A livable community is one that provides safe and convenient transportation choices to all citizens, whether it's by walking, bicycling, transit, driving, or combinations of these modes. How a community is designed—including the layout of its roads, bridges, transit systems, walkways, and shared—use paths-has an impact on its residents. As the U.S. population increases and the characteristics of the population change, it is essential to identify new strategies to move people and goods within communities and throughout the Nation. Integrating transportation planning with community development and expanding transportation options will not only improve connectivity and influence how people choose to travel, but also enable communities to jointly consider the design of transportation and land use. There are many benefits of well designed mixed use neighborhoods with inter-connected streets, transit access, and bike and pedestrian connections. These include shorter trip lengths; reduced vehicle-miles traveled; safer streets for all users including bus riders, pedestrians, and bicyclists; lower per-capita greenhouse gas emissions; reduced dependence on fossil fuels; increased trip-chaining; and independence for those who prefer not to drive or are unable to drive.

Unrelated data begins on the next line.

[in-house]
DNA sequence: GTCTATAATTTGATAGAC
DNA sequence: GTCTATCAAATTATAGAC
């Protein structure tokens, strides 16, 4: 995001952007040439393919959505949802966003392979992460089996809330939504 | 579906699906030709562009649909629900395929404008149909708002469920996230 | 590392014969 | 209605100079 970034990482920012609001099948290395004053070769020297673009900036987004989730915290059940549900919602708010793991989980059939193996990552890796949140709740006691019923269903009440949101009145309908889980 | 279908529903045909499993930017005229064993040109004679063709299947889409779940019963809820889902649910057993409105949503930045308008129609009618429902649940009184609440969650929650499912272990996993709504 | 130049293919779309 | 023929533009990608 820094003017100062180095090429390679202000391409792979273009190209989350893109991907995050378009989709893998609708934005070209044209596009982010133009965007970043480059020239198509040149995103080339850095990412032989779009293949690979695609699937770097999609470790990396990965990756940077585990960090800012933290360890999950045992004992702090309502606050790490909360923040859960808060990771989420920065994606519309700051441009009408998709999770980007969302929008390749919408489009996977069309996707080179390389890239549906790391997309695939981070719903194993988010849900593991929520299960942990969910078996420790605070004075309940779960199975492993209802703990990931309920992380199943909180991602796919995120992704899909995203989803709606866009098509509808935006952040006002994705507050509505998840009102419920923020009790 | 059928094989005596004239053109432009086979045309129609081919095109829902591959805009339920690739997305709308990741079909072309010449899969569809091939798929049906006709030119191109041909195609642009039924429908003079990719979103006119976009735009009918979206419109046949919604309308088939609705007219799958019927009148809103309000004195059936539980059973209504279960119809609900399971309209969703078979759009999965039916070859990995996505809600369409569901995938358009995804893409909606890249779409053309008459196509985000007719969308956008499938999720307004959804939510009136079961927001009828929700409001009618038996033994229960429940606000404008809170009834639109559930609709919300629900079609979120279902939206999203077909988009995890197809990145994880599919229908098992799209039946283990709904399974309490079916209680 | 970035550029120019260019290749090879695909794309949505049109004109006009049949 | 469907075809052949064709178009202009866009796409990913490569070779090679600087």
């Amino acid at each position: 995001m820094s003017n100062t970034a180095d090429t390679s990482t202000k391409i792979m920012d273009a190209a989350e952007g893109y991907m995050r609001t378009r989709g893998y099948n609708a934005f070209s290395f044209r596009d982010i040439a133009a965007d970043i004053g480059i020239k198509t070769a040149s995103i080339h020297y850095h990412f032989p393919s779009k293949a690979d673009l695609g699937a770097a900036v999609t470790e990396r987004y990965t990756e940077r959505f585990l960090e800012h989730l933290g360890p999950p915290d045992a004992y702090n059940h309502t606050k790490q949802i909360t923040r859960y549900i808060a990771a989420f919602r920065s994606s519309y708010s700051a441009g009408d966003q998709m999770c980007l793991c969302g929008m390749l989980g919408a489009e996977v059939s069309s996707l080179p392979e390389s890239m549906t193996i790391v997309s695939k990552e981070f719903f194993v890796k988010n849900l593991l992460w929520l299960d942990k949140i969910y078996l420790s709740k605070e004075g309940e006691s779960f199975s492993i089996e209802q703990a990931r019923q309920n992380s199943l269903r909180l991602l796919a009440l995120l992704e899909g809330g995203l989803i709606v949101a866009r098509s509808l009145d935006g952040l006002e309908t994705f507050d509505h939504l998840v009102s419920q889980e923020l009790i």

It is important to understand that livability is important in all communities, urban and rural. A livable rural area is one in which people are able to obtain essential services, including employment, emergency services, health care, and educational opportunities; in such areas, transportation systems meet the access and mobility needs of all interests at a cost they can afford. In rural areas, paratransit for people who can no longer drive is a critical livability element. Transportation is also vitally important to support rural economies and provide access to economic generators. Creating livable communities is also important in tribal areas, where there is great need for reliable and affordable transit. Livability issues for tribal communities include the need for school routes that are accessible year-round and transportation to hospitals and emergency medical services.